What is NATO planning at the border of the CSTO space?


Seymur Mammadov is the Director of the International Expert Club EurAsiaAz.

By Seymur Mammadov

NATO is slowly but surely approaching the borders of the Collective Security Treaty Organization (CSTO). The infrastructure of NATO is moving closer to the borders of the CSTO space.

This issue has been troubling the CSTO countries for several years. The activation of the North Atlantic alliance on the western and southern borders of the Organization’s space raises concern and raises many questions for the West.

In May, this issue was raised with particular seriousness at a meeting of the Council of the Parliamentary Assembly of the CSTO member states. The participating countries drew attention to the increase in the number and expansion of the scale of NATO exercises in the European direction, entailing an increase in the American presence in Europe. The particular activity was noted at the borders of Belarus and Russia. In addition, Georgia’s persistent desire to integrate into the bloc also caused alarm.

Attention is drawn to the fact that NATO lays special emphasis exclusively on the Black Sea region.

The topic was again raised a few days ago at a session of the CSTO Collective Security Council. Speaking at the event, President of Belarus Alexander Lukashenko said that the world is once again on the verge of unleashing an uncontrolled arms race. The most dangerous phenomena, namely the military confrontation between the world centers of power, are escalating.

Indeed, military exercises supported by the North Atlantic Alliance are becoming more regular and large-scale from year to year. Even a pandemic did not prevent large-scale maneuvers. On the contrary, during a pandemic, exercises, both staff and live-fire exercises, became more frequent and pompous than before.

Attention is drawn to the fact that NATO lays special emphasis exclusively on the Black Sea region.

US Air Force bombers flew over the Baltic Sea near the Kaliningrad region to practice training strikes on the Russian enclave.

A few days ago, the US Navy and its NATO allies held military exercises there, which the American side calls a “warning to Russia.” The US Navy destroyer Donald Cook (entered the Black Sea on November 23 and stayed there until December 4) and NATO aircraft took part in the exercise. US military forces regularly operate in the Black Sea region in cooperation with NATO allies Bulgaria, Romania, Turkey, Ukraine, and Georgia. The number of calls by NATO navies at the Black Sea ports of allies and partners and flights of reconnaissance aircraft and unmanned aerial vehicles along the Russian borders is increasing.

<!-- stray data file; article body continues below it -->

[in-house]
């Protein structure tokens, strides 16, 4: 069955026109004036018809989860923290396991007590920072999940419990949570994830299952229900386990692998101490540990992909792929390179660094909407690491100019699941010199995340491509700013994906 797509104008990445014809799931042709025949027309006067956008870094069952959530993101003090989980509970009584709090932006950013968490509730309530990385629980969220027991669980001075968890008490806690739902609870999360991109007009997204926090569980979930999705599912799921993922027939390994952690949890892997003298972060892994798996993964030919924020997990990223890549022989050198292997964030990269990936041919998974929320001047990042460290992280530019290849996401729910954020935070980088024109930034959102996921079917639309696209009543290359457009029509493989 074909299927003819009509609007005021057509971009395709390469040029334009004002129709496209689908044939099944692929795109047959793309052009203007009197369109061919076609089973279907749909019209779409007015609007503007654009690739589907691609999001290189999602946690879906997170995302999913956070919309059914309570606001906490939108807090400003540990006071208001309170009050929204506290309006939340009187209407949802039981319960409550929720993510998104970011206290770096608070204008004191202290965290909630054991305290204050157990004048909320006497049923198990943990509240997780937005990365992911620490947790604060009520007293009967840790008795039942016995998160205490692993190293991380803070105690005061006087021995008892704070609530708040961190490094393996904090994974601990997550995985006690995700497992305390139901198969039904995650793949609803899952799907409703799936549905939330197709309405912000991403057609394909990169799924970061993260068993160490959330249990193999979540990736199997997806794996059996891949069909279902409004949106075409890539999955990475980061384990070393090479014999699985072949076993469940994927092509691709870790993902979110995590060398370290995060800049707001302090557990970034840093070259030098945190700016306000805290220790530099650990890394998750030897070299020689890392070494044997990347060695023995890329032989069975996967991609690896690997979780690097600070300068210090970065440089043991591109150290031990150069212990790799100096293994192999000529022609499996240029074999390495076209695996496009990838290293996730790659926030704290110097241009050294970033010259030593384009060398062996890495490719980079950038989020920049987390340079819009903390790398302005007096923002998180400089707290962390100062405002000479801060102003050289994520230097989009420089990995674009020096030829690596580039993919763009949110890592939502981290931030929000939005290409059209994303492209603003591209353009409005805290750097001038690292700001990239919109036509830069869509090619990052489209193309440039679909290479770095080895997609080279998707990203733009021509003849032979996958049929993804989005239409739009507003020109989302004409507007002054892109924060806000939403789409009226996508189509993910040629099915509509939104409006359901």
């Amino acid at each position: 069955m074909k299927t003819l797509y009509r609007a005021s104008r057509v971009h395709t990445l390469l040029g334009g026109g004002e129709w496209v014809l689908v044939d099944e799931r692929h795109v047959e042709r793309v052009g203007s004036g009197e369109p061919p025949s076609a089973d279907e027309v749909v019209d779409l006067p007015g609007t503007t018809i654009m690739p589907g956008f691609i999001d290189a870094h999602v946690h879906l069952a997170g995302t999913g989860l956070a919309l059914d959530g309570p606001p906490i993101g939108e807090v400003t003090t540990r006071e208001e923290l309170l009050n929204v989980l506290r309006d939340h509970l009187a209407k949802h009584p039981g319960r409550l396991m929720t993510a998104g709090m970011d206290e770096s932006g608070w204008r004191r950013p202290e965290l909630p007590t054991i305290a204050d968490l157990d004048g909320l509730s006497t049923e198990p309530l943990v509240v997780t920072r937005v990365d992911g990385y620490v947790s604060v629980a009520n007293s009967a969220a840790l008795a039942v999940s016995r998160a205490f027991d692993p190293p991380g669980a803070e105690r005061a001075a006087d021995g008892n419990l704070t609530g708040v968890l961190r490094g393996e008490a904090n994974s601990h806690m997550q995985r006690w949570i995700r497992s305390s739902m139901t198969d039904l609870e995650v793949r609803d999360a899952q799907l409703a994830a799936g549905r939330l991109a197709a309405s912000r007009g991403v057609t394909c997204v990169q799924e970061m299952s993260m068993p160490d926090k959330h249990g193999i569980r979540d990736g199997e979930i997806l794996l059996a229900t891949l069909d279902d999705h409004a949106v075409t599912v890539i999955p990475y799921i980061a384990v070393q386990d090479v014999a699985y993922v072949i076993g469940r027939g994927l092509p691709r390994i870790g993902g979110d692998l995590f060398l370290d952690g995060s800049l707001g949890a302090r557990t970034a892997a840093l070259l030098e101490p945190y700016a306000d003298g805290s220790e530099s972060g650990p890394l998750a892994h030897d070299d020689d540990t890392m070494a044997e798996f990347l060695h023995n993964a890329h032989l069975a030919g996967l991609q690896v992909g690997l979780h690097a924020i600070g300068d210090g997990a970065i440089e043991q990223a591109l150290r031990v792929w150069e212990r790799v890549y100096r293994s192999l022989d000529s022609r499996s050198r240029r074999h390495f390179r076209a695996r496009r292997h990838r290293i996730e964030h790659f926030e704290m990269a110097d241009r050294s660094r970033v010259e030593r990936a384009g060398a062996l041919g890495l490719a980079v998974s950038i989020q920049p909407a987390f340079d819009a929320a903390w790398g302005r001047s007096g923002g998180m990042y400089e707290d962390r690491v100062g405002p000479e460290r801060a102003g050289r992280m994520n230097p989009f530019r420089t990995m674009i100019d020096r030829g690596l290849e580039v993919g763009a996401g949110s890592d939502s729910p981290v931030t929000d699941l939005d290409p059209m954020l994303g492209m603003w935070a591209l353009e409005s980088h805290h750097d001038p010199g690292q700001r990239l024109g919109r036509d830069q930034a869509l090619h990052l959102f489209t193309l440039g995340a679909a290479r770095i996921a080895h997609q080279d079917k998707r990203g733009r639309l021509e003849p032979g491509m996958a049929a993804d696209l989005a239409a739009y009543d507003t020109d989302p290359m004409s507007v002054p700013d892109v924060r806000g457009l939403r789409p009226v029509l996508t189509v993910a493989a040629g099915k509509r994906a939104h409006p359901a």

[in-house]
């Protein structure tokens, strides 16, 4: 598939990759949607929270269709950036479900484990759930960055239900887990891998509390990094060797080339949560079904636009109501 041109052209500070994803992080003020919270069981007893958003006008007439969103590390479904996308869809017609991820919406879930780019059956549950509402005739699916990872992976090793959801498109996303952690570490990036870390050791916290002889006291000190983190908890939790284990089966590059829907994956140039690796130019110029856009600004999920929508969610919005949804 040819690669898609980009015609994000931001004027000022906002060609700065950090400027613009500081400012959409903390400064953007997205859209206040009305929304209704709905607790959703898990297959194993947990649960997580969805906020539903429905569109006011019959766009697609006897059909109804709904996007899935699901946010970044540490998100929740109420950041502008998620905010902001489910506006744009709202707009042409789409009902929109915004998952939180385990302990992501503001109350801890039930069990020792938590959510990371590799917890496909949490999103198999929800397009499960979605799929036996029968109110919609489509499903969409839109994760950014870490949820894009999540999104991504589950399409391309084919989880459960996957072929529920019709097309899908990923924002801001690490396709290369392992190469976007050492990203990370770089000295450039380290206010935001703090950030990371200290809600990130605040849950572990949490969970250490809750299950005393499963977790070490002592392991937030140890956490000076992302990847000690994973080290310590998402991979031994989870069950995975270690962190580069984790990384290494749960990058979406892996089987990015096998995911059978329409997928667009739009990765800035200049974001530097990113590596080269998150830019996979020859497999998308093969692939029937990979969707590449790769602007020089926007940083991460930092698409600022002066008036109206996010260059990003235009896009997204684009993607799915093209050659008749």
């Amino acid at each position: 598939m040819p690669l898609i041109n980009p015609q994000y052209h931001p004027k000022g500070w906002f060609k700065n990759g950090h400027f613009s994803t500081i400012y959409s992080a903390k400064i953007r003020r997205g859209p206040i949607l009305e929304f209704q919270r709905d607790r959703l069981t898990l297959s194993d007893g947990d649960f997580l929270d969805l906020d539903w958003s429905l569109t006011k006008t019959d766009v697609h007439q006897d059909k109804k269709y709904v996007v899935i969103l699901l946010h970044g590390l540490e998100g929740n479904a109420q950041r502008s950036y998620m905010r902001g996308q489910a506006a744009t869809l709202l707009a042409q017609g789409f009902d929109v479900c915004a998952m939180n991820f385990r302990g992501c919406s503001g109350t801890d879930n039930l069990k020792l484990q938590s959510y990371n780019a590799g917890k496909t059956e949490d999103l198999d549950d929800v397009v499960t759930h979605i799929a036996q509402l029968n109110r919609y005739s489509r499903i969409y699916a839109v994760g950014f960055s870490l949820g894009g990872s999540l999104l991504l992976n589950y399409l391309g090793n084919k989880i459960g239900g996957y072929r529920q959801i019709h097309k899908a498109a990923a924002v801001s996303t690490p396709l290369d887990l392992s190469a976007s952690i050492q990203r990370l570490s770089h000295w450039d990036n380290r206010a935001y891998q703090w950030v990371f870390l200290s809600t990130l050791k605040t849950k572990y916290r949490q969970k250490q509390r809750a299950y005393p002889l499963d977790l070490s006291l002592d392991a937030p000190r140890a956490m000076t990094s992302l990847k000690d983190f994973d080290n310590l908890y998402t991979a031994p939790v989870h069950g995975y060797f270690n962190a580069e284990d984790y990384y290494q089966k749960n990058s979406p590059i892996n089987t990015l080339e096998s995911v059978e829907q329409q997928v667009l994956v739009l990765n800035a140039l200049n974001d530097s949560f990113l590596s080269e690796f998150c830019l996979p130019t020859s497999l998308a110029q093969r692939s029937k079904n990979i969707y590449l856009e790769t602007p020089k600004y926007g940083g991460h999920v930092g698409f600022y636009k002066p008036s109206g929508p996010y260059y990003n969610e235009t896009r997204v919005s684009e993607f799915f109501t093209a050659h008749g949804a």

This fact is a rather disturbing trend. Exercises by themselves cannot lead to clashes, but escalating the situation can lead to explosive tensions.

In the meantime, the situation continues to strain. In late September, US Air Force bombers flew over the Baltic Sea near the Kaliningrad region to practice training strikes on the Russian enclave. According to the Russian side, two American B-52H aircraft took off from the British Air Force base in Fairlond and flew over the territory of the Kaliningrad region without violating Russian airspace. A Russian Su-27 fighter jet was raised to intercept American aircraft.

The reason for such attention to the Russian enclave is that the S-300 and S-400 anti-aircraft missile systems, as well as the Iskander missile systems, are deployed on the territory of the Kaliningrad region.

The factor of building up NATO’s combat capabilities in the Kaliningrad region of the Russian Federation raises many questions. Strike units of the alliance’s member countries are pulled here. Russia, in turn, pulled a motorized rifle division into the region and strengthened its air defense system.

Belarus is no less alarmed. President Lukashenko believes that NATO is creating a military grouping to “seize western Belarusian lands.” He drew attention to the actions of Poland and the Baltic states, which “directly propose to change the government, laws and social guidelines” in the republic.

In parallel with the increase in the frequency and scale of the exercises, NATO is expanding the geography of accusations against Russia. For the first time, NATO raised the issue of Russian peacekeepers deployed in the post-Soviet countries – in certain parts of Georgia, in the East of Ukraine, in Moldova (in Transnistria).

Recently, NATO Secretary-General Jens Stoltenberg said that “Russia violates the territorial integrity of Moldova by deploying peacekeepers in Transnistria.” He plans to meet with the President-elect of Moldova Maia Sandu and discuss this issue. It is possible that the events in Karabakh, where Russian peacekeepers were brought in, became the impetus to the topic of peacekeepers. And we should expect that the West will play this card even more actively next year.

Be that as it may, the countries of the Collective Security Treaty Organization face serious challenges. They emanate not only from NATO, but also from the internal political problems of the member states themselves, which pressure from the alliance further exacerbates. It is enough to recall the events in Kyrgyzstan, the constantly warming situation in Belarus, the military defeat, and the resulting internal political crisis in Armenia.

Time will show which key challenges the CSTO will face in 2021 …

Central Desk
Central Desk
Central News Desk.

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